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Jean Rosa belongs to the post-war generation that transformed French medicine from a state of powerless humanism all the more "humane" because it was so often helpless to one of scientific and technical efficiency. Unfortunately, in the process, medicine seems to have lost its human face. In this book, Rosa shows how he contributed to this medical revolution: on the one hand, through the "Debré Reform", which instituted teaching hospitals, thus firmly linking medical research with therapeutic and surgical treatment, and, on the other hand, by associating medicine with molecular biology. Jean Rosa is Emeritus Professor in the medical school of the University of Paris-XII and a member of the French Academy of Science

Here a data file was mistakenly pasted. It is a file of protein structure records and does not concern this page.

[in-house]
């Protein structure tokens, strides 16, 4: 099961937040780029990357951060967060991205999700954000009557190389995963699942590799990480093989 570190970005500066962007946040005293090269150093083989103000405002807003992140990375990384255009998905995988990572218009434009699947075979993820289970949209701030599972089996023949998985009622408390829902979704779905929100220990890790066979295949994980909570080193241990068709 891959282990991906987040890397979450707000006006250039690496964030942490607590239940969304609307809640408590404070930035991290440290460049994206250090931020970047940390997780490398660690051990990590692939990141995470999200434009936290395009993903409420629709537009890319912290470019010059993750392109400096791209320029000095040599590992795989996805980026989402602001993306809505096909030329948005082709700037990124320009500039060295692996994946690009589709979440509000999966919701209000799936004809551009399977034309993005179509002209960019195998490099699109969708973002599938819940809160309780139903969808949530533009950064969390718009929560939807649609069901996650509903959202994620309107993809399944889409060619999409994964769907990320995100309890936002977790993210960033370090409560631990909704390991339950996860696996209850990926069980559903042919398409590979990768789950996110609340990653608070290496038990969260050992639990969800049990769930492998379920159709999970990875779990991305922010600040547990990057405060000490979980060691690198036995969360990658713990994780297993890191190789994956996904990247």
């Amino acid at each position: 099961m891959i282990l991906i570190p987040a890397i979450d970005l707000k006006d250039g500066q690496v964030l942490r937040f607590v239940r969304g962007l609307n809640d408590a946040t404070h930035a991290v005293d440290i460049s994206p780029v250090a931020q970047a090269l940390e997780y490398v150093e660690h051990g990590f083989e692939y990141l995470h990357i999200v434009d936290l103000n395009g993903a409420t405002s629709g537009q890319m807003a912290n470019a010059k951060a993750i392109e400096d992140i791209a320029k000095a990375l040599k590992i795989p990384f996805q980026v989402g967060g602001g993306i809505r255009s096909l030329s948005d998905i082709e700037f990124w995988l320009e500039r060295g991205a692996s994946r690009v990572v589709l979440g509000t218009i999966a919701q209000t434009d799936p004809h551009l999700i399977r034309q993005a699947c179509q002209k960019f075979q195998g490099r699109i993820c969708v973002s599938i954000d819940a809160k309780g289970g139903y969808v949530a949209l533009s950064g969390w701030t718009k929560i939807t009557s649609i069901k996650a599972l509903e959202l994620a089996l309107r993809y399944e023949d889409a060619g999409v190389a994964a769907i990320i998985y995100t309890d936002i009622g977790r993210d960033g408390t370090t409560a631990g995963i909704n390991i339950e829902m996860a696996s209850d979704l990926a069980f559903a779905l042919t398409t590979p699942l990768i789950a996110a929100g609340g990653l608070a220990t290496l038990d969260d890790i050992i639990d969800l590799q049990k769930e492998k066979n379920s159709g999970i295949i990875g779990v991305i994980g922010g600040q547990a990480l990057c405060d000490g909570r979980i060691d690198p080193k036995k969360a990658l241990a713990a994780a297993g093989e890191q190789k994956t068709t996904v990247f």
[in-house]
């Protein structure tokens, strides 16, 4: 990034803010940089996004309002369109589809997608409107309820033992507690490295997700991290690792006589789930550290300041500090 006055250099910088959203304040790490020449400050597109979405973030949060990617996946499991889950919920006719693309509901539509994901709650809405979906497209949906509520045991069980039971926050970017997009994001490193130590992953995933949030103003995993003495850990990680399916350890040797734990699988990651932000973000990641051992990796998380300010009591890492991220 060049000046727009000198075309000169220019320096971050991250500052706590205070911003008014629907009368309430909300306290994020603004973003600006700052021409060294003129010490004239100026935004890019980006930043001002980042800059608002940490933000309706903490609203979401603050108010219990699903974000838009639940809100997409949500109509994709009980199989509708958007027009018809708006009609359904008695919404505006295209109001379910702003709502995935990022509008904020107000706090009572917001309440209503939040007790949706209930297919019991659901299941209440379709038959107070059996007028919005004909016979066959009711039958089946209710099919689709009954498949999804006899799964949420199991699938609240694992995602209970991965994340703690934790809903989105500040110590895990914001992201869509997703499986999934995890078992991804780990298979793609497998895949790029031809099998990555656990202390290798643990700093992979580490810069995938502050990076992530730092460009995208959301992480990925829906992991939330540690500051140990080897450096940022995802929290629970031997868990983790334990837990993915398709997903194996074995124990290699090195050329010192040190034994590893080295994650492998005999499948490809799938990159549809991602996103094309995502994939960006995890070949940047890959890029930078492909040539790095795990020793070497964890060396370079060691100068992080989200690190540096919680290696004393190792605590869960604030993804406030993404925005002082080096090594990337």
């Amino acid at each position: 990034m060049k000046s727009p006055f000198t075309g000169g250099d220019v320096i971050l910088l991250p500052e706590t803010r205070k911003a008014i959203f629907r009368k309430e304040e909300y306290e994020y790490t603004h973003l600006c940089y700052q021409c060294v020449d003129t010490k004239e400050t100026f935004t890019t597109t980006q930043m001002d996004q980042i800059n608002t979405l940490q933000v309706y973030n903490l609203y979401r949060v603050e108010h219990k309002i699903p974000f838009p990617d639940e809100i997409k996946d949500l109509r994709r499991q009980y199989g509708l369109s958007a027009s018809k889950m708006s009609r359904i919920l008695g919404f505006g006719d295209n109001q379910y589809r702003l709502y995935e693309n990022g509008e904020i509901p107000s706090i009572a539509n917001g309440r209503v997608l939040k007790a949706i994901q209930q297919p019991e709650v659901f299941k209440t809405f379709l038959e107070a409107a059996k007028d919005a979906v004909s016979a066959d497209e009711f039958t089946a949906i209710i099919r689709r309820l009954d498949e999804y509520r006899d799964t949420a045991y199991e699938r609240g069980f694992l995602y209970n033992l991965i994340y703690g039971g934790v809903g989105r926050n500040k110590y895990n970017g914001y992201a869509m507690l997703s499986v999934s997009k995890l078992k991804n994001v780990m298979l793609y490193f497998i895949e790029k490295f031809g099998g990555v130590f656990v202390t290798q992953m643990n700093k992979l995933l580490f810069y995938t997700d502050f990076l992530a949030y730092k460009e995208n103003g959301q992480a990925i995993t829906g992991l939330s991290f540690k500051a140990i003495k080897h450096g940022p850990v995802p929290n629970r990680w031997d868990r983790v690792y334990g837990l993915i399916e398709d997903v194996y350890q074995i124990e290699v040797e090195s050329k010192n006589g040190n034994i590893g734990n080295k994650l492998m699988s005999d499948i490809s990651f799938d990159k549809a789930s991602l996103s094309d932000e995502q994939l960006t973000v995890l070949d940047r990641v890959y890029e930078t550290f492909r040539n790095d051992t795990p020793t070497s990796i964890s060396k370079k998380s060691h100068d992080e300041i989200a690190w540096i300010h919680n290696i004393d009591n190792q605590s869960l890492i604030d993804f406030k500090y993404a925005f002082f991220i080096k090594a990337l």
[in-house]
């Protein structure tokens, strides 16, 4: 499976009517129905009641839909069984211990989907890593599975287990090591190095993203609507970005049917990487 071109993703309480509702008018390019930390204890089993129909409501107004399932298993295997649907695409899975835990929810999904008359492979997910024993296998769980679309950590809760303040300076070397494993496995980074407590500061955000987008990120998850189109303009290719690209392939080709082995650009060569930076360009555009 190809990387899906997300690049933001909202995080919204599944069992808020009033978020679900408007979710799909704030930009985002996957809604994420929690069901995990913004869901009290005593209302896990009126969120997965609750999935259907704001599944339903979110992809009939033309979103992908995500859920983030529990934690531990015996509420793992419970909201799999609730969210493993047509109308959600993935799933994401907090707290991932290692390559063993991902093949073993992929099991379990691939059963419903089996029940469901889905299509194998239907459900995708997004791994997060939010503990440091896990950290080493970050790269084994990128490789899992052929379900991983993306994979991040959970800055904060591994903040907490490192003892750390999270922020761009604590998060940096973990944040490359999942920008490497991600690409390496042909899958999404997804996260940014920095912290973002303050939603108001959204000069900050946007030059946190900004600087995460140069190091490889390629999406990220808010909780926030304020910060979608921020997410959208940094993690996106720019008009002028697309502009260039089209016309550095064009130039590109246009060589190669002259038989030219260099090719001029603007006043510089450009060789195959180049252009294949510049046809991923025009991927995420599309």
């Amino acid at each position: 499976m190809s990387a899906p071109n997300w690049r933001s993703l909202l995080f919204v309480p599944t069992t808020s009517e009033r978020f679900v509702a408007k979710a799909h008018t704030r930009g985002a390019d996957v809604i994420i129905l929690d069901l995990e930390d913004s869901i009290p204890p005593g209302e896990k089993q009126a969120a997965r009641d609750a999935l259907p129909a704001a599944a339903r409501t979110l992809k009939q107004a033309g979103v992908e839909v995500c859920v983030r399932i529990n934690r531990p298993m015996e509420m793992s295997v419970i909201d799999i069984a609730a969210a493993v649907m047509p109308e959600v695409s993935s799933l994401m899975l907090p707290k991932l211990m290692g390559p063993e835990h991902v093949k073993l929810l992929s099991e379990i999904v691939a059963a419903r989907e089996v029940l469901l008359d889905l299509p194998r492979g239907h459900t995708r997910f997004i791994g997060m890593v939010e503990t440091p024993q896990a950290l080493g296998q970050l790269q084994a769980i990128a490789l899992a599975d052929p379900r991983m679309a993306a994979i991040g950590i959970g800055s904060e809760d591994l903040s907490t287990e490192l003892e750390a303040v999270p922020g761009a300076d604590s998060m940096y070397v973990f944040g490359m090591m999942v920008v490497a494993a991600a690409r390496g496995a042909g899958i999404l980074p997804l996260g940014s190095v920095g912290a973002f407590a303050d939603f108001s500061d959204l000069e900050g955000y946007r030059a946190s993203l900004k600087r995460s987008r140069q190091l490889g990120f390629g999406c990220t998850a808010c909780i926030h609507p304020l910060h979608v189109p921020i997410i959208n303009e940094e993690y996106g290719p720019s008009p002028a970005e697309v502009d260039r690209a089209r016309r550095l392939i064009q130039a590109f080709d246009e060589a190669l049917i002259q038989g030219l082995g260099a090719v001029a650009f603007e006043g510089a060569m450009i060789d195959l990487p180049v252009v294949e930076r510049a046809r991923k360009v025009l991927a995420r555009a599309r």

In Stockholm, on 10 December 2008, the King of Sweden awarded the Nobel Prize in medicine to Françoise Barré-Sinoussi and Luc Montagnier, for their discovery of the AIDS virus...
This is a careful study of the cataclysm that biomedical technology has wreaked on procreation, gestation, life and death.
In the run-up to the French presidential elections, two healthcare specialists denounce the constant and catastrophic deterioration of hospitals in France — and propose effective solutions